UKPDS Outcomes Model 2: A new version of a model to simulate lifetime health outcomes of patients with type 2 diabetes mellitus using data from the 30 year united kingdom prospective diabetes Study: UKPDS 82
Hayes AJ., Leal J., Gray AM., Holman RR., Clarke PM.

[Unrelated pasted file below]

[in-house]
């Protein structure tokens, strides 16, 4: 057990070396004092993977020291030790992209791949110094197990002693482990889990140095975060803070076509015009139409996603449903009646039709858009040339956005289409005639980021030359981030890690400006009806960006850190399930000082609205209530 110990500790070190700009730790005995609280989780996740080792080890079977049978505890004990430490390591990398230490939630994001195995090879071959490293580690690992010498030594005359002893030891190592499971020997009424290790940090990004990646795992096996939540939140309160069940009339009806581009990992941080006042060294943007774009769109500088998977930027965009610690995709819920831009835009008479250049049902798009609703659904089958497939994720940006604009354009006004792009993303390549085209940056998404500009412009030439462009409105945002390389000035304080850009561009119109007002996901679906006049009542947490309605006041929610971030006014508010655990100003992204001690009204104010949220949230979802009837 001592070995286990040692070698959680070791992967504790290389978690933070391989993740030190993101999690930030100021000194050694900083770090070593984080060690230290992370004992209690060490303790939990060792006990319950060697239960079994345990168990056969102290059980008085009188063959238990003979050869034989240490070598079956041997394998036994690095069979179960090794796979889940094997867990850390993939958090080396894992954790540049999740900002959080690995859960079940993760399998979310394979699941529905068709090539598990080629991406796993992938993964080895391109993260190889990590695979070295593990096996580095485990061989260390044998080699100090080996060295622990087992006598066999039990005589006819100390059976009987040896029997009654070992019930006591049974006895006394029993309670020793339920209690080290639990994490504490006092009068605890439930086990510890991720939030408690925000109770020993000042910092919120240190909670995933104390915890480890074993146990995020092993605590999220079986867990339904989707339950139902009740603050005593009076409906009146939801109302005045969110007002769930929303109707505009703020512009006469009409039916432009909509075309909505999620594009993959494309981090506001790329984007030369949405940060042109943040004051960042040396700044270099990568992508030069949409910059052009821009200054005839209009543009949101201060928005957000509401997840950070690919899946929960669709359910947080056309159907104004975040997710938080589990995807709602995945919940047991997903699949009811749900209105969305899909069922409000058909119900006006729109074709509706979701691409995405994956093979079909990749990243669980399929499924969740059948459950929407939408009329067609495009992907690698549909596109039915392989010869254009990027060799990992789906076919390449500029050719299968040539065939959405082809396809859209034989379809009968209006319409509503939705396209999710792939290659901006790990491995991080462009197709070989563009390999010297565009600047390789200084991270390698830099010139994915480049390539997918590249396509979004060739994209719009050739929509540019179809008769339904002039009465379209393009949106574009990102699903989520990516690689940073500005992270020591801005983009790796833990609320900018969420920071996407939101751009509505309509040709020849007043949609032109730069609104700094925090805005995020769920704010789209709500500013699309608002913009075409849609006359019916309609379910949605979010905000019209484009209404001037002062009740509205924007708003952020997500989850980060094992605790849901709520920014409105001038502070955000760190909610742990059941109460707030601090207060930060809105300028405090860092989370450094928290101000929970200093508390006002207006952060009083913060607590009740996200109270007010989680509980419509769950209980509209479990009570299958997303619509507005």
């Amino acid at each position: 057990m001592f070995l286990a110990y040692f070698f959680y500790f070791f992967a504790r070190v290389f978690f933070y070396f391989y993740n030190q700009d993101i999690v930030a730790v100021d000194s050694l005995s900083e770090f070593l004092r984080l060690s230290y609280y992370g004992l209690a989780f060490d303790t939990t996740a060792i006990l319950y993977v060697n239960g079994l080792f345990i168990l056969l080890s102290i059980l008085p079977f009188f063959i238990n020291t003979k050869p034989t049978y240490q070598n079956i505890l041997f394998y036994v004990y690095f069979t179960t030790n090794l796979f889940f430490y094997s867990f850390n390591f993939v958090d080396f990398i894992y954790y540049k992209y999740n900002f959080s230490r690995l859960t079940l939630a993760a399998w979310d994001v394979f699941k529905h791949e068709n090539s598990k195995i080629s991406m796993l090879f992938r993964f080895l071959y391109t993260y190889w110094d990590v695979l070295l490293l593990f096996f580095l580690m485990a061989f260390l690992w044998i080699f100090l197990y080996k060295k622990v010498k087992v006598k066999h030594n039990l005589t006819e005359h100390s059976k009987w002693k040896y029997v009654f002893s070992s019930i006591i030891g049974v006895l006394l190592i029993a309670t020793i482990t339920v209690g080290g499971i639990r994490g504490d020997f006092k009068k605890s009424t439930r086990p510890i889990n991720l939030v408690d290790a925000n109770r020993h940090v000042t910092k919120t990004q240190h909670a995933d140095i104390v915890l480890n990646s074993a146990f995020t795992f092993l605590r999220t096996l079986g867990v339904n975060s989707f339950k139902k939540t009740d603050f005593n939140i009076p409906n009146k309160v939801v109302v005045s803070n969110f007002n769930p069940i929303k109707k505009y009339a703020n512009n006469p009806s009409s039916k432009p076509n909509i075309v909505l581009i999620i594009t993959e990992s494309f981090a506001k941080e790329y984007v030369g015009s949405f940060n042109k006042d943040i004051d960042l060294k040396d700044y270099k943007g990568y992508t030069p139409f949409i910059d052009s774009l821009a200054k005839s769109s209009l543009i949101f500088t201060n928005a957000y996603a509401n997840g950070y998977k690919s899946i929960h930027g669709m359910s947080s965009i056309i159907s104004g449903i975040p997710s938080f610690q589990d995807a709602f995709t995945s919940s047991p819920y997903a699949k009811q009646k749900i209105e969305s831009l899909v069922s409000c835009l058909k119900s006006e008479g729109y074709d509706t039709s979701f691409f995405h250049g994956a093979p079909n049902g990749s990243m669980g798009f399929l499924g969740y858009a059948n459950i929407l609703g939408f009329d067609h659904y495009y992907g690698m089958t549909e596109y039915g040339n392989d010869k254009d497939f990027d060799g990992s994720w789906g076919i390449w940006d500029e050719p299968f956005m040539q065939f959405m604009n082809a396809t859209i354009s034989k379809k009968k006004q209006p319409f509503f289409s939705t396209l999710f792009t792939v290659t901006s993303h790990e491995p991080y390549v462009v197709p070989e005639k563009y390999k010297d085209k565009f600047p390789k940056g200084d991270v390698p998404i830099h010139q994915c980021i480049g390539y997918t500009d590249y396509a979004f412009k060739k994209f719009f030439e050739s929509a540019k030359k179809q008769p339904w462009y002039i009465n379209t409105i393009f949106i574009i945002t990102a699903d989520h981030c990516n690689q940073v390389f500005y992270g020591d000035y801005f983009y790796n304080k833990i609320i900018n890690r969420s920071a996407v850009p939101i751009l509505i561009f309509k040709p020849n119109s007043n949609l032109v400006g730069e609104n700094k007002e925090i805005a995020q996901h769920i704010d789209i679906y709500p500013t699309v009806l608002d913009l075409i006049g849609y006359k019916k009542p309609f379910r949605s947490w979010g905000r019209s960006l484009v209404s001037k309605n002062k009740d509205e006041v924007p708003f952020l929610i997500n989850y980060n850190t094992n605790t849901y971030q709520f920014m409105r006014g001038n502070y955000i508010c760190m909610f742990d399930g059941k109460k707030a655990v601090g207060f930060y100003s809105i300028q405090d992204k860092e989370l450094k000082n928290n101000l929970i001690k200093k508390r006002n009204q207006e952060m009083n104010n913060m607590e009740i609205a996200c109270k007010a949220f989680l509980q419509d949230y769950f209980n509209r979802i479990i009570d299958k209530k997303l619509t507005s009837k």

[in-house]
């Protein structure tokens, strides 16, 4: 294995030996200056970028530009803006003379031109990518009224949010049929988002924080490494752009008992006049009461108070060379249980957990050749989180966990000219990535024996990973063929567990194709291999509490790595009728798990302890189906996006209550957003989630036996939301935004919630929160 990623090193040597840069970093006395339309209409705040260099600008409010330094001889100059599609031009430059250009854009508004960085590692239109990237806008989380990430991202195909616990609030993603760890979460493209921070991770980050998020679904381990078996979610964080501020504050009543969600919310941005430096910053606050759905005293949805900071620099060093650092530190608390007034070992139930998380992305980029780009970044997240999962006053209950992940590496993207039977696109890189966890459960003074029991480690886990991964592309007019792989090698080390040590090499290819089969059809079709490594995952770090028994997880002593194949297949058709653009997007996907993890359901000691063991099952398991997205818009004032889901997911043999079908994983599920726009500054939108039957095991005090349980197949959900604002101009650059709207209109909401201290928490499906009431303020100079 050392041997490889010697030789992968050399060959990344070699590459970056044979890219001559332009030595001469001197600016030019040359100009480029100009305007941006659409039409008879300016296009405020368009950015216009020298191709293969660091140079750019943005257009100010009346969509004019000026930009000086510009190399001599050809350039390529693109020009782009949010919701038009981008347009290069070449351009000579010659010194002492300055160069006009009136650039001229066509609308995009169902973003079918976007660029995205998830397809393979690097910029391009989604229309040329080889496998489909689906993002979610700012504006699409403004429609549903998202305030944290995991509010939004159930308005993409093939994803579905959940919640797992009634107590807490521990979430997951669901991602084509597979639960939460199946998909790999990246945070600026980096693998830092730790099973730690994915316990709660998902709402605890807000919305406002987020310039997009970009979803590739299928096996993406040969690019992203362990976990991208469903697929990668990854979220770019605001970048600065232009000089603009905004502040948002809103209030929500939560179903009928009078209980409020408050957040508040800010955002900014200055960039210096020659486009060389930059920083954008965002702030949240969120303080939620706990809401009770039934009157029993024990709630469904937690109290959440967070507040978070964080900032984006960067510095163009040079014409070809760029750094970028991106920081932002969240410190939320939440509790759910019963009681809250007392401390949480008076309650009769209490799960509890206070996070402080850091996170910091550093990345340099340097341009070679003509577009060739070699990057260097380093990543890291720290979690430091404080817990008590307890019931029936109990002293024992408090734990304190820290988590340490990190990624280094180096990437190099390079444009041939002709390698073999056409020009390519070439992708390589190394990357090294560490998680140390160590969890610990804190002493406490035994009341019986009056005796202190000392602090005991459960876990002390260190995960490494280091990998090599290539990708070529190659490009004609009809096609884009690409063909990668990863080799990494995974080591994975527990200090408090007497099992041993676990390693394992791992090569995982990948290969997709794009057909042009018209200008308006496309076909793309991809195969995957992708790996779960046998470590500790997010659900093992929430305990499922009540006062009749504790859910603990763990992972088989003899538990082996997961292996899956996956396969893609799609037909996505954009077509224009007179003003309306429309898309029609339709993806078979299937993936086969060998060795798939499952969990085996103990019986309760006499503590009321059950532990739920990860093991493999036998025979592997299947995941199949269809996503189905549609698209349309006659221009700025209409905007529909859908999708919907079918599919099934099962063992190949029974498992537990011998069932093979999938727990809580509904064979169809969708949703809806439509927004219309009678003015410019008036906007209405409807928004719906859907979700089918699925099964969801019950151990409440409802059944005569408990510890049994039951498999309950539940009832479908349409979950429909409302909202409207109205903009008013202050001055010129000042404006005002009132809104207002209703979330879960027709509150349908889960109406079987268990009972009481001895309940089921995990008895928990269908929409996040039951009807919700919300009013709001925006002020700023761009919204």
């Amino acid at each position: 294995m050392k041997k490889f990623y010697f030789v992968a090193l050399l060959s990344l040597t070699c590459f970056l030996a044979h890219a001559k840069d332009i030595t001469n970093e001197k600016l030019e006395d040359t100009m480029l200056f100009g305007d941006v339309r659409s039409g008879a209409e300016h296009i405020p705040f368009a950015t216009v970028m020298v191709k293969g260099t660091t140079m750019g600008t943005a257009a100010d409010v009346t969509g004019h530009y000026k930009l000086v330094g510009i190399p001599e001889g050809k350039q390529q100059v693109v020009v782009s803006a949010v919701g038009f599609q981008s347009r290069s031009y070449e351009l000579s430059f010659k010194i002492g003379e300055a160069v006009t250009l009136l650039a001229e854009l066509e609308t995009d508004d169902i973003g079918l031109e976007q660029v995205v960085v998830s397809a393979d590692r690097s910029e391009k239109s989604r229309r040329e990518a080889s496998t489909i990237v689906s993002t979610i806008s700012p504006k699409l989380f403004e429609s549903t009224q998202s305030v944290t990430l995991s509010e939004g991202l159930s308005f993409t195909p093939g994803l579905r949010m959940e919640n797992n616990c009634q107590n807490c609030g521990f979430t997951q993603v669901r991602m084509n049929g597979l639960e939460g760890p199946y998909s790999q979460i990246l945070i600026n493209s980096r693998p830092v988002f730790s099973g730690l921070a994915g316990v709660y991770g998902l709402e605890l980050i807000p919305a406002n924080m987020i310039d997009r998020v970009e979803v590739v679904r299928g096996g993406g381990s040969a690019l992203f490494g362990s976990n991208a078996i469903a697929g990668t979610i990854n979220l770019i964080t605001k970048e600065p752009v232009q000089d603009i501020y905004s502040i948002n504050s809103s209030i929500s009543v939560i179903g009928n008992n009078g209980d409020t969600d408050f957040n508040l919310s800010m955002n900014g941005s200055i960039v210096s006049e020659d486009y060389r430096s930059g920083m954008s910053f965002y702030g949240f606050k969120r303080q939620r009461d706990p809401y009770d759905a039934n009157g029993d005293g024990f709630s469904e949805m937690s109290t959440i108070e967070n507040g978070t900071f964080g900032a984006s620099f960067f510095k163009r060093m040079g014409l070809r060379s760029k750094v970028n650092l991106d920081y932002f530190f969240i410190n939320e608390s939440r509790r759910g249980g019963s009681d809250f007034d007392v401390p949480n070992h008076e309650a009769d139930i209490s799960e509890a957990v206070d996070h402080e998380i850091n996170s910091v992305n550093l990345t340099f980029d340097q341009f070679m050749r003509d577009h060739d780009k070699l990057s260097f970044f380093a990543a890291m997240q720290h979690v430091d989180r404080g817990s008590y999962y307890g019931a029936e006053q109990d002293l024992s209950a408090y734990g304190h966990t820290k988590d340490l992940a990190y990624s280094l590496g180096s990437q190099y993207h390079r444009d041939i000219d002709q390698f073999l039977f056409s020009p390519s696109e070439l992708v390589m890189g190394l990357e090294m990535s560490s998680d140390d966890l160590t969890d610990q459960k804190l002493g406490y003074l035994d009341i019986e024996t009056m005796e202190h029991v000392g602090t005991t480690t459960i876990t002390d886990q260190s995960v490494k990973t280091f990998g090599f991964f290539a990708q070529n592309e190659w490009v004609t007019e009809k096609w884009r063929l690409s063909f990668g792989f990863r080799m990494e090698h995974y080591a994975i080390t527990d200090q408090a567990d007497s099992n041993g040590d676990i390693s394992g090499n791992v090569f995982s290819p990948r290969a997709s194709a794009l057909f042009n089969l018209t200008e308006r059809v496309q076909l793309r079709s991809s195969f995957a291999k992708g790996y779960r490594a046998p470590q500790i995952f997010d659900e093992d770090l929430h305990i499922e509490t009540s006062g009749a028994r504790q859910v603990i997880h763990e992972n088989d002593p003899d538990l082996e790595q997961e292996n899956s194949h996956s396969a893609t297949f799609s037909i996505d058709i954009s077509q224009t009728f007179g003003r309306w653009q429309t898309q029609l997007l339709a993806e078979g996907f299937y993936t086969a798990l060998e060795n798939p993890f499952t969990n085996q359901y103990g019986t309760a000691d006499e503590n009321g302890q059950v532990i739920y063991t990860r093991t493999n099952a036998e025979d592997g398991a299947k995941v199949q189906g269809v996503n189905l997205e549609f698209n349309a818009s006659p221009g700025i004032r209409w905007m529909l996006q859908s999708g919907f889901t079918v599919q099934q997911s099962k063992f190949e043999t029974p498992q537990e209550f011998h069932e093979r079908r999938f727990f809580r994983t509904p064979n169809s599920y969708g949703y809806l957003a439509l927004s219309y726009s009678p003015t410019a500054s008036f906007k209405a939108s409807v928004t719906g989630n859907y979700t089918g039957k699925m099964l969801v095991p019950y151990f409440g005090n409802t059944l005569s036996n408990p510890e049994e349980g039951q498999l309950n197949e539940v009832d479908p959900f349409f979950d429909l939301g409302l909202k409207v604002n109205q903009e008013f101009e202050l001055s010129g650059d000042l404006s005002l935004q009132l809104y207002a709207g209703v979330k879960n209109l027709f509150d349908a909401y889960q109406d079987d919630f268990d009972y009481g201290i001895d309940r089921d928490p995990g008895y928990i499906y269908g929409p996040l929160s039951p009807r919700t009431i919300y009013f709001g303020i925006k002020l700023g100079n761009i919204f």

Aims/hypothesis: The aim of this project was to build a new version of the United Kingdom Prospective Diabetes Study (UKPDS) Outcomes Model (UKPDS-OM1), a patient-level simulation tool for predicting lifetime health outcomes of people with type 2 diabetes mellitus. Methods: Data from 5,102 UKPDS patients from the 20 year trial and the 4,031 survivors entering the 10 year post-trial monitoring period were used to derive parametric proportional hazards models predicting absolute risk of diabetes complications and death. We re-estimated the seven original event equations and estimated new equations for diabetic ulcer and some second events. The additional data permitted inclusion of new risk factor predictors such as estimated GFR. We also developed four new equations for all-cause mortality. Internal validation of model predictions of cumulative incidence of all events and death was carried out and a contemporary patient-level dataset was used to compare 10 year predictions from the original and the new models. Results: Model equations were based on a median 17.6 years of follow-up and up to 89,760 patient-years of data, providing double the number of events, greater precision and a larger number of significant covariates. The new model, UKPDS-OM2, is internally valid over 25 years and predicts event rates for complications, which are lower than those from the existing model. Conclusions/interpretation: The new UKPDS-OM2 has significant advantages over the existing model, as it captures more outcomes, is based on longer follow-up data, and more comprehensively captures the progression of diabetes. Its use will permit detailed and reliable lifetime simulations of key health outcomes in people with type 2 diabetes mellitus. © 2013 Springer-Verlag Berlin Heidelberg.